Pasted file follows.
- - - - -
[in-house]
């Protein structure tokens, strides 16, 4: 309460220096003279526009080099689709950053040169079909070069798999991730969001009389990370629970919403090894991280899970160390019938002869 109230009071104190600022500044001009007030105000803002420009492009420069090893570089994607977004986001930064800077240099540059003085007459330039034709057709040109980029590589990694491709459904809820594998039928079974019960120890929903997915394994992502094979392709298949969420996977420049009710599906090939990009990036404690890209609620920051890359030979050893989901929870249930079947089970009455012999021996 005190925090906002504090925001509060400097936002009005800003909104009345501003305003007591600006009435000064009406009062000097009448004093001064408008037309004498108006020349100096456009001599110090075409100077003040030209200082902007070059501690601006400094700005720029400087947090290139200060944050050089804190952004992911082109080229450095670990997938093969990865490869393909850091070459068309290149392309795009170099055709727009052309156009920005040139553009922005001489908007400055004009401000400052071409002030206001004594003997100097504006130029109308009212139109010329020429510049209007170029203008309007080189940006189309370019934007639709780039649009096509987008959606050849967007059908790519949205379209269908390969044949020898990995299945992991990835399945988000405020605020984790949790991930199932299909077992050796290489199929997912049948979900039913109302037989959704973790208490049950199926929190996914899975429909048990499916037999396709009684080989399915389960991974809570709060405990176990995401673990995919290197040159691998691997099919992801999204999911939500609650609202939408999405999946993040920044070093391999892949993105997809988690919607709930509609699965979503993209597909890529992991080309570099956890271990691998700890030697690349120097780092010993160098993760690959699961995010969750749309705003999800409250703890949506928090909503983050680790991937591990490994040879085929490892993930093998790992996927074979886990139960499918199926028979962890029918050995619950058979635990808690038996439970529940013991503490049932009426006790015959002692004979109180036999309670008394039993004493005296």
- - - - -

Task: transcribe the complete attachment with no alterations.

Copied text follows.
[in-house]
């Protein structure tokens, strides 16, 4: 309460220096003279526009080099689709950053040169079909070069798999991730969001009389990370629970919403090894991280899970160390019938002869 109230009071104190600022500044001009007030105000803002420009492009420069090893570089994607977004986001930064800077240099540059003085007459330039034709057709040109980029590589990694491709459904809820594998039928079974019960120890929903997915394994992502094979392709298949969420996977420049009710599906090939990009990036404690890209609620920051890359030979050893989901929870249930079947089970009455012999021996 005190925090906002504090925001509060400097936002009005800003909104009345501003305003007591600006009435000064009406009062000097009448004093001064408008037309004498108006020349100096456009001599110090075409100077003040030209200082902007070059501690601006400094700005720029400087947090290139200060944050050089804190952004992911082109080229450095670990997938093969990865490869393909850091070459068309290149392309795009170099055709727009052309156009920005040139553009922005001489908007400055004009401000400052071409002030206001004594003997100097504006130029109308009212139109010329020429510049209007170029203008309007080189940006189309370019934007639709780039649009096509987008959606050849967007059908790519949205379209269908390969044949020898990995299945992991990835399945988000405020605020984790949790991930199932299909077992050796290489199929997912049948979900039913109302037989959704973790208490049950199926929190996914899975429909048990499916037999396709009684080989399915389960991974809570709060405990176990995401673990995919290197040159691998691997099919992801999204999911939500609650609202939408999405999946993040920044070093391999892949993105997809988690919607709930509609699965979503993209597909890529992991080309570099956890271990691998700890030697690349120097780092010993160098993760690959699961995010969750749309705003999800409250703890949506928090909503983050680790991937591990490994040879085929490892993930093998790992996927074979886990139960499918199926028979962890029918050995619950058979635990808690038996439970529940013991503490049932009426006790015959002692004979109180036999309670008394039993004493005296």